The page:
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Cognitive decline in older adults: What can we learn from optical coherence tomography (OCT)-based retinal vascular imaging?

TitleCognitive decline in older adults: What can we learn from optical coherence tomography (OCT)-based retinal vascular imaging?
Publication TypeJournal Article
Year of Publication2021
AuthorsAbraham AG, Guo X, Arsiwala LT, Dong Y, A Sharrett R, Huang D, You Q, Liu L, Lujan BJ, Tomlinson A, Mosley T, Coresh J, Jia Y, Mihailovic A, Ramulu PY
JournalJ Am Geriatr Soc
Volume69
Issue9
Pagination2524-2535
Date Published2021 Sep
ISSN1532-5415
Abstract

INTRODUCTION: Accumulated vascular damage contributes to the onset and progression of vascular dementia and possibly to Alzheimer's disease. Here we evaluate the feasibility and utility of using retinal imaging of microvascular markers to identify older adults at risk of cognitive disease.

METHODS: The "Eye Determinants of Cognition" (EyeDOC) study recruited a biracial, population-based sample of participants from two sites: Jackson, MS, and Washington Co, MD. Optical coherence tomographic angiography (OCTA) was used to capture vessel density (VD) from a 6 × 6 mm scan of the macula in several vascular layers from 2017 to 2019. The foveal avascular zone (FAZ) area was also estimated. Image quality was assessed by trained graders at a reading center. A neurocognitive battery of 10 tests was administered at three time points from 2011 to 2019 and incident mild cognitive impairement (MCI)/dementia cases were ascertained. Linear mixed-effects models were used to evaluate associations of retinal vascular markers with cognitive factor score change over time.

RESULTS: Nine-hundred and seventy-six older adults (mean age of 78.7 (± 4.4) years, 44% black) were imaged. Gradable images were obtained in 55% (535/976), with low signal strength (66%) and motion artifact (22%) being the largest contributors to poor quality. Among the 297 participants with both high-quality images and no clinically significant retinal pathology, the average decline in global cognitive function factor score was -0.03 standard deviations per year. In adjusted analyses, no associations of VD or FAZ with longitudinal changes in either global cognitive function or with incident MCI/dementia were found.

CONCLUSIONS: In this large biracial community sample of older adults representative of the target population for retinal screening of cognitive risk, we found that obtaining high-quality OCTA scans was infeasible in a nearly half of older adults. Among the select sample of healthier older adults with scans, OCTA markers were not predictive of cognitive impairment.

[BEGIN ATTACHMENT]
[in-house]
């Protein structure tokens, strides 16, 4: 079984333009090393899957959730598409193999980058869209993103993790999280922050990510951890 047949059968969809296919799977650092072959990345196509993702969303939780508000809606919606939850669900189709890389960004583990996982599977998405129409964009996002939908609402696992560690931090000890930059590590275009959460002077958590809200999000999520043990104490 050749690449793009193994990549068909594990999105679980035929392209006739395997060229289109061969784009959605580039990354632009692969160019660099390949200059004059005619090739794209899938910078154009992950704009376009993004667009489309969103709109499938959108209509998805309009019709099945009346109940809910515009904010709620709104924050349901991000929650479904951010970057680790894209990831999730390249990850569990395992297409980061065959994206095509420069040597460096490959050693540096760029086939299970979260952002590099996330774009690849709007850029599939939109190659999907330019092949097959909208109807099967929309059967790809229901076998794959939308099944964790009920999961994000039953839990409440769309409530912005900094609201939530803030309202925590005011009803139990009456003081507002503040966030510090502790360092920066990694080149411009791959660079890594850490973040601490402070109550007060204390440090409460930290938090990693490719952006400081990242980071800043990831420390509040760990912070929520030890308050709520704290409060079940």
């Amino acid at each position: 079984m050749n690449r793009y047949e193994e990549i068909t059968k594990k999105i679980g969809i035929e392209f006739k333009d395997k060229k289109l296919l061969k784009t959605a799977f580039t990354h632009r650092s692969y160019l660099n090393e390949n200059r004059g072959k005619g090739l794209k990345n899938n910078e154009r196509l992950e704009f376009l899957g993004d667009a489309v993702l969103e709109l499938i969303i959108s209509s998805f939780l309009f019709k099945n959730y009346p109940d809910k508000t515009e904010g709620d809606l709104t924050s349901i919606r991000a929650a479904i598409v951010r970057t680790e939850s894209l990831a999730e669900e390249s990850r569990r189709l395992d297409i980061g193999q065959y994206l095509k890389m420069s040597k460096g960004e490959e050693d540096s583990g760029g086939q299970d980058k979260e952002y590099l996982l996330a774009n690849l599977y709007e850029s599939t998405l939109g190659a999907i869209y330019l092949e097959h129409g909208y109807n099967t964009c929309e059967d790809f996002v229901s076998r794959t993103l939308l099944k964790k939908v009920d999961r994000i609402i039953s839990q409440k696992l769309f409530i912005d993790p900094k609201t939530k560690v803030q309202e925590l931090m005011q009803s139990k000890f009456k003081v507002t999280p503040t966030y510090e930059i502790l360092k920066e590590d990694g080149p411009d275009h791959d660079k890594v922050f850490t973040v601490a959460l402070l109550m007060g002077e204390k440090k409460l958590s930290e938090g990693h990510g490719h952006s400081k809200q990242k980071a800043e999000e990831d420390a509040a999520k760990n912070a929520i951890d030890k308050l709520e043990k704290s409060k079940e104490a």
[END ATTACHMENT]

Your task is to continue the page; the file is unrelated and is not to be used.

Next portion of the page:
DOI10.1111/jgs.17272
Alternate JournalJ Am Geriatr Soc
PubMed ID34009667
PubMed Central IDPMC8440348
Grant List2U01HL096814 / NH / NIH HHS / United States
R01-HL70825 / HL / NHLBI NIH HHS / United States
HHSN2682017 / HL / NHLBI NIH HHS / United States
U01 HL096917 / HL / NHLBI NIH HHS / United States
U01 HL096902 / HL / NHLBI NIH HHS / United States
2U01HL096917 / NH / NIH HHS / United States
HHSN268201700002C / HL / NHLBI NIH HHS / United States
HHSN268201700001I / HL / NHLBI NIH HHS / United States
HHSN268201700004I / HL / NHLBI NIH HHS / United States
U01 HL096814 / HL / NHLBI NIH HHS / United States
R01 HL070825 / HL / NHLBI NIH HHS / United States
2U01HL096902 / NH / NIH HHS / United States
HHSN268201700003I / HL / NHLBI NIH HHS / United States
U01 HL096812 / HL / NHLBI NIH HHS / United States
R01 AG052412 / AG / NIA NIH HHS / United States
R01AG052412 / / National Institute of Aging /
1R01AG052412 / AG / NIA NIH HHS / United States
HHSN268201700005C / HL / NHLBI NIH HHS / United States
HHSN268201700001C / HL / NHLBI NIH HHS / United States
2U01HL096812 / NH / NIH HHS / United States
HHSN268201700003C / HL / NHLBI NIH HHS / United States
U01 HL096899 / HL / NHLBI NIH HHS / United States
HHSN268201700004C / HL / NHLBI NIH HHS / United States
2U01HL096899 / NH / NIH HHS / United States
HHSN268201700002I / HL / NHLBI NIH HHS / United States
HHSN268201700005I / HL / NHLBI NIH HHS / United States